Date of Award


Degree Type


Degree Name

Honors Thesis



First Advisor

Robert Padgett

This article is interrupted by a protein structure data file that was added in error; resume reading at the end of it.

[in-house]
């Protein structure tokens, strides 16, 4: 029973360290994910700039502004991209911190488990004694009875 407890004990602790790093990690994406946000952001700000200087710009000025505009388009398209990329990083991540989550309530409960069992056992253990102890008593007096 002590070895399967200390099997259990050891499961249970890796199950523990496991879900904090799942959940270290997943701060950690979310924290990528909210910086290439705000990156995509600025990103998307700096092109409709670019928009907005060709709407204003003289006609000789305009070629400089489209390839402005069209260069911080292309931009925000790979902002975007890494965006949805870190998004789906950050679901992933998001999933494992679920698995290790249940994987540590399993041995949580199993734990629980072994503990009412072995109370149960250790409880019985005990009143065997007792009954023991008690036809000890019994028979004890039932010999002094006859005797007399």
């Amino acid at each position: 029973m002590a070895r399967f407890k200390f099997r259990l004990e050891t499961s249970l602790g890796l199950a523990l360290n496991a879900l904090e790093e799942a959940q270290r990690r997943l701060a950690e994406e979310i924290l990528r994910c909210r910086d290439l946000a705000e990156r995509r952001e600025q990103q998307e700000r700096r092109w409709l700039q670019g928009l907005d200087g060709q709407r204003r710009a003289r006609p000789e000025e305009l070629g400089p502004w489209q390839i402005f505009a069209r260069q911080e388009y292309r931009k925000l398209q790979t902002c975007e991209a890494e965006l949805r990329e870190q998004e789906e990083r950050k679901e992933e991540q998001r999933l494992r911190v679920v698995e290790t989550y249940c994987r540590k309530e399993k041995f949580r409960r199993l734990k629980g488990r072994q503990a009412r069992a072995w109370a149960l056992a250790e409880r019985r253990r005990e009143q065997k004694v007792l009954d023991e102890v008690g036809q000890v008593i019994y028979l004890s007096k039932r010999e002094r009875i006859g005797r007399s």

Stereotypes are pervasive and can significantly influence the way we perceive and evaluate others. When people occupy roles that are not congruent with stereotypes (such as a stay-at-home dad or a female CEO), past research has suggested that they are evaluated more harshly than those in roles that are stereotype-congruent. The present study examined the role of gender stereotypes by asking participants to read a vignette about a college student and their performance in a class. In these vignettes, the student’s major and gender were manipulated such that there were students in gender stereotype-congruent majors (female nursing major, male computer science major) and students in stereotype-incongruent majors (female computer science major, male nursing major). Participants were then asked to evaluate the student’s performance, providing rating of competence, status, and likeability. Analyses revealed that there was no significant effect of stereotype-congruence on evaluations, a finding inconsistent with prior work. This discrepancy is discussed in light of differences in participants’ familiarity with the role and job of the person being evaluated.